Film Review: Far From The Tree

Documentary Addresses The Difficulty Of “Different” Families

Devin D. O'Leary
5 min read
Far From the Tree
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How do families deal with children who are very different from them? That’s the probing premise behind Rachel Dretzin’s honest and empathetic documentary Far From the Tree.

Based on Andrew Solomon’s
New York Times best-selling book of the same name, the film begins by consulting with Solomon himself. The son of high society parents, Solomon knew from a very early age that he was “different.” His parents could handle his love of fashion, his taste for opera, his obsession with Emily Dickenson. But they drew the line when he declared he was a homosexual. Loving of their first-born offspring, but shaken by the revelation, they never quite got around to fully accepting him for who he was. Determined to understand his parents’ conflicted feelings, Solomon spent 10 years researching and writing his nonfiction book.

Like Solomon’s book, Dretzin’s documentary casts its focus across a wide range of “different” children. We meet those with Down syndrome, those with dwarfism, autism. We meet a man in jail for a heinous crime. Some of the differences are physical, some are psychological, others are moral. But the common thread is that clear wall of division between parent and child, and the guilt that accompanies it. As Solomon explains it, the research he put into his deeply personal book was akin to “investigating the very nature of family itself.”

We meet, by way of example, Emily and Charles Kingsley, parents to Jason, who was born with Down Syndrome. Put off by the “advice” of doctors and obstetricians in the ’70s, who suggested institutionalizing Jason before “imprinting” occurred, Emily and Charles became determined to help their son break the mold. “You don’t write off a person because of the label he carries,” says Jason’s stalwart mother. Unwilling to let Jason’s “disability” dictate his life story, his progressive parents work hard to educate him. Under their patient tutelage, he’s soon reading, writing and doing math at grade level, disproving many preconceptions about people with Down syndrome. Jason’s skills even turn him into a celebrity of sorts, appearing on talk shows and a segment of “Sesame Street” as a child.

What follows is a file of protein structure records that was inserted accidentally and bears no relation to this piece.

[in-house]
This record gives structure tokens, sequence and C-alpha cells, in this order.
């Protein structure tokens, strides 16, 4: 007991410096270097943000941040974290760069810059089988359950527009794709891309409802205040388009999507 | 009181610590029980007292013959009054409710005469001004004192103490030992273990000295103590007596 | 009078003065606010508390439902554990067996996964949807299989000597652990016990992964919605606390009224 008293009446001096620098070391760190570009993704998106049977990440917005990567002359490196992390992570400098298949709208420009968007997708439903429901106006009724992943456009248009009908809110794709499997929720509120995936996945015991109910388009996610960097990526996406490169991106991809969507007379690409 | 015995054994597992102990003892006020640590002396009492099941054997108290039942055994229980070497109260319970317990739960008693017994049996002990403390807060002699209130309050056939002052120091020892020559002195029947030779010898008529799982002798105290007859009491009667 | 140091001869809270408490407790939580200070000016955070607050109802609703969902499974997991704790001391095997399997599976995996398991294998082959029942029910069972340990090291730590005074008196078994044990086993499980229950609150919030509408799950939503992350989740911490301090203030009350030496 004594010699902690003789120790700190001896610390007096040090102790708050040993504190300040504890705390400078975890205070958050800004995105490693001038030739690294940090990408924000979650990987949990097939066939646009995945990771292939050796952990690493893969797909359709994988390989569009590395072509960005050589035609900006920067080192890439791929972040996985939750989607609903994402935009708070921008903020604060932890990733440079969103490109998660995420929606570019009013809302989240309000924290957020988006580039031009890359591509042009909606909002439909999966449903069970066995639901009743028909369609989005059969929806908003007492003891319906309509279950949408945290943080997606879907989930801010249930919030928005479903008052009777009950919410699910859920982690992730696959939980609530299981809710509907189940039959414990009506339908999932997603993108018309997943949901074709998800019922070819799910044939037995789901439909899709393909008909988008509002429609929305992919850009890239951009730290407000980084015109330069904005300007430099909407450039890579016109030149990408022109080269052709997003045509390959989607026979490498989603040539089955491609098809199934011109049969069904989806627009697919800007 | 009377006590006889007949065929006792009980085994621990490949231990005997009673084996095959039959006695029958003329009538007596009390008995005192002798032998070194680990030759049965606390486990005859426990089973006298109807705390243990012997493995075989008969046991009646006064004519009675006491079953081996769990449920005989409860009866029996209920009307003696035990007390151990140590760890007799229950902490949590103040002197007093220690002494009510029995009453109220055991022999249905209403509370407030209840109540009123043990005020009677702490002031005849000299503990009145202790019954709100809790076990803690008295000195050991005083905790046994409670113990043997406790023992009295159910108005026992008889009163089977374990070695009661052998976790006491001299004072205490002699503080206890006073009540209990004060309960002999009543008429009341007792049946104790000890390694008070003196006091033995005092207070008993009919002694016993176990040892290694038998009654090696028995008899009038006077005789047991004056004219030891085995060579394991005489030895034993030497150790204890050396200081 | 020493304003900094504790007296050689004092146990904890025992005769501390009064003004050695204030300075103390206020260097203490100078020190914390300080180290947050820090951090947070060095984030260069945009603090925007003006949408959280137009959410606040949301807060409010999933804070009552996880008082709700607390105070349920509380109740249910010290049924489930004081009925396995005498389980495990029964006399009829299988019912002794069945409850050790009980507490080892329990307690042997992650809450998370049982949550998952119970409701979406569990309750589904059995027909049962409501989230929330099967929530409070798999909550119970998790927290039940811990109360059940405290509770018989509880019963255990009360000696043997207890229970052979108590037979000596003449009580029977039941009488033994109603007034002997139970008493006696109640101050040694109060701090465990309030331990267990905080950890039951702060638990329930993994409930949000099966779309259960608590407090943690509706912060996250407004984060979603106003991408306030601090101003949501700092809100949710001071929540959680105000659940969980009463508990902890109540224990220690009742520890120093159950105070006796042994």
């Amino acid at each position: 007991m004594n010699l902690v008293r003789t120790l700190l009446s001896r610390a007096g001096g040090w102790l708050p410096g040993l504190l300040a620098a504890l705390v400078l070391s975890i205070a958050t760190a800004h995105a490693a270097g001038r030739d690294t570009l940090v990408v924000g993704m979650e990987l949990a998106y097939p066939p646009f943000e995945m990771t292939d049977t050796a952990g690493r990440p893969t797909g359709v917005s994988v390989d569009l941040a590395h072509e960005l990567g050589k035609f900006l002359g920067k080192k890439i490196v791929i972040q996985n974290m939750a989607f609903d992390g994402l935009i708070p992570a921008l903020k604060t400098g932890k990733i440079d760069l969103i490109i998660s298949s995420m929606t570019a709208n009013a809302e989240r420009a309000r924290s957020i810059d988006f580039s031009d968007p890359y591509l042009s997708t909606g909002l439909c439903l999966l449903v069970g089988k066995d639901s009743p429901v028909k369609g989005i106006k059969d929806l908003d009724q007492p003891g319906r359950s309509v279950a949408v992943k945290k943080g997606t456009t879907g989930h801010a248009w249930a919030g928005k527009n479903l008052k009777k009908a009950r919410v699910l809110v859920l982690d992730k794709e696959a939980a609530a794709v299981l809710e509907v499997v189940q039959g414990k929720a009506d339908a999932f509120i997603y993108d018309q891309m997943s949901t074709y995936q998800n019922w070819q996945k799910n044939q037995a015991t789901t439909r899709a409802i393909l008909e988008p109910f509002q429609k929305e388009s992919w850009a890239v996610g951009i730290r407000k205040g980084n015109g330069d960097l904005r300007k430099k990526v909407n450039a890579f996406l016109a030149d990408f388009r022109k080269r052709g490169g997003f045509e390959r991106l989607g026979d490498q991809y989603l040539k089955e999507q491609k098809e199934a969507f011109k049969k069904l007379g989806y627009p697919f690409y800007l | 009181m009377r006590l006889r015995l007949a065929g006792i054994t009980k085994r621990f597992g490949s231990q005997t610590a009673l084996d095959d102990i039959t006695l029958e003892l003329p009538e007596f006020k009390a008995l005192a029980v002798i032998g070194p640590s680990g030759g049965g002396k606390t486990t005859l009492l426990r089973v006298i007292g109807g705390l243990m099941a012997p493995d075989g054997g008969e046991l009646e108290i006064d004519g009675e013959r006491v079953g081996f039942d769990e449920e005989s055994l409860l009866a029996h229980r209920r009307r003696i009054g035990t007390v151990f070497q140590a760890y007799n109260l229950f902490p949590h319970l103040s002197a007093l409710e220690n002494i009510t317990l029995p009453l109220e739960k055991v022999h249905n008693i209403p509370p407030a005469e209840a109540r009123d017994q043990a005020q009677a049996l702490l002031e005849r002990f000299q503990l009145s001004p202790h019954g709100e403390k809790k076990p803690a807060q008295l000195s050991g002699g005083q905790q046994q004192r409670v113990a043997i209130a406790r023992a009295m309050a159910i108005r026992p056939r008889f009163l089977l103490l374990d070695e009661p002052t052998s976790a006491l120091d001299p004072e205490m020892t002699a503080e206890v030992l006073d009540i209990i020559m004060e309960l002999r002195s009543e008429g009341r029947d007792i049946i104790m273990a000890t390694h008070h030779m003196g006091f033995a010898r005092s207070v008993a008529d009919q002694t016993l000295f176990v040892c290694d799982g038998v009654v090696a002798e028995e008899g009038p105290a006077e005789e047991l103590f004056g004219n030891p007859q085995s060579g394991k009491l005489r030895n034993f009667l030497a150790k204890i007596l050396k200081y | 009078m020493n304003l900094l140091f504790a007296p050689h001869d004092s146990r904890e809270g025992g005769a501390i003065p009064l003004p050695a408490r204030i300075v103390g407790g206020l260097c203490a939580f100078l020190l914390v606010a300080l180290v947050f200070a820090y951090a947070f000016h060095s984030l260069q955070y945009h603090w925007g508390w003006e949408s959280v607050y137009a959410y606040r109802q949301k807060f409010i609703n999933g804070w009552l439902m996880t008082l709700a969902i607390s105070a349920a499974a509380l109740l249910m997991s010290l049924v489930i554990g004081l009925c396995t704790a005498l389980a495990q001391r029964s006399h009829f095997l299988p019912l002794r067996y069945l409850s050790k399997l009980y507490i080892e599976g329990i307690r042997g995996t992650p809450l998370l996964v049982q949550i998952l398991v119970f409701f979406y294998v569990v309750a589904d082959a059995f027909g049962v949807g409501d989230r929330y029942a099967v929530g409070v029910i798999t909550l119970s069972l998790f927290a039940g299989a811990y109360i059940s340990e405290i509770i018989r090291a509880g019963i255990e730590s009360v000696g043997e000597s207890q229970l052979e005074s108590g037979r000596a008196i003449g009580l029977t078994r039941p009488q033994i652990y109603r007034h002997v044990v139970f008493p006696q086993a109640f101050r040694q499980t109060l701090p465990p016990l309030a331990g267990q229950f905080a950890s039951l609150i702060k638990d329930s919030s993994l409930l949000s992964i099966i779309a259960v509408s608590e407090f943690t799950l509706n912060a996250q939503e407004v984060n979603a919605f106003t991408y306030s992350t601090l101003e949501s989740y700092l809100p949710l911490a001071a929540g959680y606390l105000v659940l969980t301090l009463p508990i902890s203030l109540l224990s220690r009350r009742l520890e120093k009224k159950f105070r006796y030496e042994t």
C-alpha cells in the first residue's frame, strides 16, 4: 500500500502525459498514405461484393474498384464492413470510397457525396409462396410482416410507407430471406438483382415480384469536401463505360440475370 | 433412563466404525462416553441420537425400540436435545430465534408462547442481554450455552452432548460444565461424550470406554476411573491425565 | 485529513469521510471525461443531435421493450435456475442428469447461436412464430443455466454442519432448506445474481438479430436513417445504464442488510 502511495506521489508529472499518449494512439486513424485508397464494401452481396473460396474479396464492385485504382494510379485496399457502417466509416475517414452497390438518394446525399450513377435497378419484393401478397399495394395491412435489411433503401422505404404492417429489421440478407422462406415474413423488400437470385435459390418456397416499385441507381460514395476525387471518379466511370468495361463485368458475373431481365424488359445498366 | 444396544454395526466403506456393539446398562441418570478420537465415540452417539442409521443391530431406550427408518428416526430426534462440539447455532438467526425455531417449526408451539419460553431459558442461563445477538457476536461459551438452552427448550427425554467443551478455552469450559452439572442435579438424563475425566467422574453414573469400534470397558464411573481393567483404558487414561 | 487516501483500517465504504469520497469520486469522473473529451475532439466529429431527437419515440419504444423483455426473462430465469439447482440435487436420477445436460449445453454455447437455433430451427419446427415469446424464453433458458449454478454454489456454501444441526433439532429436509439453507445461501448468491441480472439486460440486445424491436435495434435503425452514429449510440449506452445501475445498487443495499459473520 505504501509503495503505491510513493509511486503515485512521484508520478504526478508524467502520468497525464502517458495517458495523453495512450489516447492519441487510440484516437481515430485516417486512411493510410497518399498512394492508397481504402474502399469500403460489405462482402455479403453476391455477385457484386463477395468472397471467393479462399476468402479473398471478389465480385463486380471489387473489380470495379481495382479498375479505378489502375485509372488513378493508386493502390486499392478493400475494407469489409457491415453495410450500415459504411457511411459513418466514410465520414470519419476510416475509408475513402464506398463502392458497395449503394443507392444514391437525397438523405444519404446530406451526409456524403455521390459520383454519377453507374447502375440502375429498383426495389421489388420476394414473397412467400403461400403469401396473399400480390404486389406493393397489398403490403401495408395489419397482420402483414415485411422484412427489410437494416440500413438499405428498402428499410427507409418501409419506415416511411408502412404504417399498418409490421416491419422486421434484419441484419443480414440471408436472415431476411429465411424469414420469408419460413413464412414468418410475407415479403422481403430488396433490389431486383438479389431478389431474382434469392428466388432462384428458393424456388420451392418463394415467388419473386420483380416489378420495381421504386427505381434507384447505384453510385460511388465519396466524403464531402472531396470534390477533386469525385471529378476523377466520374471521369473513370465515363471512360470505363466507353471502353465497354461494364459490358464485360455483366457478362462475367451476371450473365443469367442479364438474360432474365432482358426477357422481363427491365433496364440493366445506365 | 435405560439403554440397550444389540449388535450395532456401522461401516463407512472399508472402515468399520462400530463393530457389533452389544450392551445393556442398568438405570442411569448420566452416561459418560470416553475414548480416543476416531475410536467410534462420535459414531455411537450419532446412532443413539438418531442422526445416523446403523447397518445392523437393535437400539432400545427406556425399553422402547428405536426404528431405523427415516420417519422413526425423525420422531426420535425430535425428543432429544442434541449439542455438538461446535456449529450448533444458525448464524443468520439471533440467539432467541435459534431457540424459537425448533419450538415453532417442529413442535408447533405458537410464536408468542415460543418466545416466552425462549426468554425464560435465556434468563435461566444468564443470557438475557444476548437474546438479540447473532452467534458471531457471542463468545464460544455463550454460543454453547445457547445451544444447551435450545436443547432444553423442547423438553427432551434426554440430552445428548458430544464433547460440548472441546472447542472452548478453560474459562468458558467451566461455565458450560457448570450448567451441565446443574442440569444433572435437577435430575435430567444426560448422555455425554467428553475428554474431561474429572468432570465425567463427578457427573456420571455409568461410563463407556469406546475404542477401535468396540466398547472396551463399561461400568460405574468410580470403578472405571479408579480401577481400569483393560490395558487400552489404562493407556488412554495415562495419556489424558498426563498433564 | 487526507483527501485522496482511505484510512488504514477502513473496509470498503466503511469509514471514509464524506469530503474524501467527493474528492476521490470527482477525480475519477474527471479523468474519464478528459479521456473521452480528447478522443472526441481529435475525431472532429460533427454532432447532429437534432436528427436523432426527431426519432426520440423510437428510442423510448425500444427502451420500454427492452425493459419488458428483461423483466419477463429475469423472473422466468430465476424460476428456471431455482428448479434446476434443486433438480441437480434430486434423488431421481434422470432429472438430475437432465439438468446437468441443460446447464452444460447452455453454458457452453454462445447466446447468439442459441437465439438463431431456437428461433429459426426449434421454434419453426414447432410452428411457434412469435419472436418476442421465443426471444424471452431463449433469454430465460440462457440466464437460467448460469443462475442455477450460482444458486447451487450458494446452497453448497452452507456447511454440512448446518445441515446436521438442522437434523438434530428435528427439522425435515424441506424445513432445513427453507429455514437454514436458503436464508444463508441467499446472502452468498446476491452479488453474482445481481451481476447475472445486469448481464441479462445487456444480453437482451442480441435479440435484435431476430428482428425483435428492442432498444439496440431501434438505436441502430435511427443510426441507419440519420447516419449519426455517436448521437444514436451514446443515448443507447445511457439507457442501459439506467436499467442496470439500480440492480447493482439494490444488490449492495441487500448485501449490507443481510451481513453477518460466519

Normally, that would be the whole of the story—an inspirational tale of parent and child overcoming adversity. But
Far From the Tree follows the story further. It’s now decades later, and Jason is a 41-year-old adult living on his own. Even to his still-supportive mother, Jason has become an outlier. His early potential seems to have sagged under the weight of parental expectations. His understanding of the separation between fantasy and reality has eroded. In the past several years, he has become positively obsessed with the Disney film Frozen. Much to the consternation of his roommates, he watches it constantly. He refuses to wear anything but blue and wants to visit Norway, convinced that he will meet and marry the princess of his dreams there. “It has kind of taken over his life, and it is difficult to talk any kind of common sense to him about it,” his mother confesses. “What are ya gonna do?” she concludes, her assessment devolving into exasperated shrugs. Even among tolerant, understanding, helpful parents, there are difficulties.

Between family profiles, Dretzin’s camera returns to Solomon, watching him as he recounts his many youthful attempts to change his sexuality. The desire to fix something that isn’t broken to begin with is a theme in
Far From the Tree. But this isn’t simply the story of children learning to grow comfortable with themselves. It’s the story of parents struggling to adjust their expectations and hopes under what are often monumentally difficult circumstances.

Another key moment in the film is the story of Jack Ullnut. Born with severe autism, Jack soon tests the limits of his parents’ loving willpower. Frustrated with an inability to talk or otherwise express himself, he frequently scratches his face bloody or attacks his parents. Tearfully, his mother Amy confesses the years she spent wondering what she did to cause this. Did she not take the proper vitamins during pregnancy? Was her child exposed to something as a baby? The heartbreaking—yet resolutely hopeful— stories presented here prove that just because a story is inspirational to others doesn’t mean it’s any easier to live through.

In the end
Far From the Tree doesn’t advance any particularly groundbreaking theory. Few people these days expect families to be perfect or children to be well-conformed carbon copies of their parents. But for its ability to capture the drama of these unique children and their often conflicted parents, Far From the Tree is a compelling, compassionate and ultimately upbeat glimpse into the complicated, peril-fraught crapshoot that is parenthood.
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